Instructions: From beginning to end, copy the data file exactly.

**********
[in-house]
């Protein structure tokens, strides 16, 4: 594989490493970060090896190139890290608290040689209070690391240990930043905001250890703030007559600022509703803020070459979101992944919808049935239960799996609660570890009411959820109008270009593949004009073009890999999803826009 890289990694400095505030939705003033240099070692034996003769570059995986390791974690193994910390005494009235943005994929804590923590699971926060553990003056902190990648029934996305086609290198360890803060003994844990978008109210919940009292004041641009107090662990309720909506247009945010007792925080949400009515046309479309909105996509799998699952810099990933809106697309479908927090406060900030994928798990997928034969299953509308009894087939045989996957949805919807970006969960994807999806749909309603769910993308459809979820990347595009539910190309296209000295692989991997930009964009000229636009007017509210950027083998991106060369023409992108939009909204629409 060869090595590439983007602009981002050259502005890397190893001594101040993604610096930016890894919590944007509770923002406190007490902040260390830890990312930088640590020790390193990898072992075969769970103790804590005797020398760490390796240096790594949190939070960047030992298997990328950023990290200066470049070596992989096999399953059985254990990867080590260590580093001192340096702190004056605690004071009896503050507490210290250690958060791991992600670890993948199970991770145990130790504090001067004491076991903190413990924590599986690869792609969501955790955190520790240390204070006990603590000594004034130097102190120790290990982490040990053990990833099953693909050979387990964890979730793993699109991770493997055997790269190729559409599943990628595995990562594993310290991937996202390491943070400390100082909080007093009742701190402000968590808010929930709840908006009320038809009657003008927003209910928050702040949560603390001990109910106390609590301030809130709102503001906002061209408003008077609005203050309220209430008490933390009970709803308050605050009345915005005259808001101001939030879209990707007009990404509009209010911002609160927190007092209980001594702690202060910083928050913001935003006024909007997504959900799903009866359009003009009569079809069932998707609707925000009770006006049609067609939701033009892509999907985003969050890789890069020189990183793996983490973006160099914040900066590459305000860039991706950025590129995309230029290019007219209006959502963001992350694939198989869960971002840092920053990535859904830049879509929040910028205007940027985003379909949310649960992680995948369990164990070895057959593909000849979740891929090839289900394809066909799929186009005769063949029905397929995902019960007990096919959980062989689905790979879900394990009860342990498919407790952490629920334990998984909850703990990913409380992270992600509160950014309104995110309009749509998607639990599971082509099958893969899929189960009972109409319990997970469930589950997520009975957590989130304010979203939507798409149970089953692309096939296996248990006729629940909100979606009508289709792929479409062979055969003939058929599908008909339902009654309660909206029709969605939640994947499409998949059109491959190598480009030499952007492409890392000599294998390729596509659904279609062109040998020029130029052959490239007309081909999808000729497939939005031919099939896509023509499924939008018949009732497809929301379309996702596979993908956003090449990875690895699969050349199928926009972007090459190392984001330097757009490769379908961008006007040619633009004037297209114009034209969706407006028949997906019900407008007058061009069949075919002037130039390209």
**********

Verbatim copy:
[in-house]
């Protein structure tokens, strides 16, 4: 594989490493970060090896190139890290608290040689209070690391240990930043905001250890703030007559600022509703803020070459979101992944919808049935239960799996609660570890009411959820109008270009593949004009073009890999999803826009 890289990694400095505030939705003033240099070692034996003769570059995986390791974690193994910390005494009235943005994929804590923590699971926060553990003056902190990648029934996305086609290198360890803060003994844990978008109210919940009292004041641009107090662990309720909506247009945010007792925080949400009515046309479309909105996509799998699952810099990933809106697309479908927090406060900030994928798990997928034969299953509308009894087939045989996957949805919807970006969960994807999806749909309603769910993308459809979820990347595009539910190309296209000295692989991997930009964009000229636009007017509210950027083998991106060369023409992108939009909204629409 060869090595590439983007602009981002050259502005890397190893001594101040993604610096930016890894919590944007509770923002406190007490902040260390830890990312930088640590020790390193990898072992075969769970103790804590005797020398760490390796240096790594949190939070960047030992298997990328950023990290200066470049070596992989096999399953059985254990990867080590260590580093001192340096702190004056605690004071009896503050507490210290250690958060791991992600670890993948199970991770145990130790504090001067004491076991903190413990924590599986690869792609969501955790955190520790240390204070006990603590000594004034130097102190120790290990982490040990053990990833099953693909050979387990964890979730793993699109991770493997055997790269190729559409599943990628595995990562594993310290991937996202390491943070400390100082909080007093009742701190402000968590808010929930709840908006009320038809009657003008927003209910928050702040949560603390001990109910106390609590301030809130709102503001906002061209408003008077609005203050309220209430008490933390009970709803308050605050009345915005005259808001101001939030879209990707007009990404509009209010911002609160927190007092209980001594702690202060910083928050913001935003006024909007997504959900799903009866359009003009009569079809069932998707609707925000009770006006049609067609939701033009892509999907985003969050890789890069020189990183793996983490973006160099914040900066590459305000860039991706950025590129995309230029290019007219209006959502963001992350694939198989869960971002840092920053990535859904830049879509929040910028205007940027985003379909949310649960992680995948369990164990070895057959593909000849979740891929090839289900394809066909799929186009005769063949029905397929995902019960007990096919959980062989689905790979879900394990009860342990498919407790952490629920334990998984909850703990990913409380992270992600509160950014309104995110309009749509998607639990599971082509099958893969899929189960009972109409319990997970469930589950997520009975957590989130304010979203939507798409149970089953692309096939296996248990006729629940909100979606009508289709792929479409062979055969003939058929599908008909339902009654309660909206029709969605939640994947499409998949059109491959190598480009030499952007492409890392000599294998390729596509659904279609062109040998020029130029052959490239007309081909999808000729497939939005031919099939896509023509499924939008018949009732497809929301379309996702596979993908956003090449990875690895699969050349199928926009972007090459190392984001330097757009490769379908961008006007040619633009004037297209114009034209969706407006028949997906019900407008007058061009069949075919002037130039390209």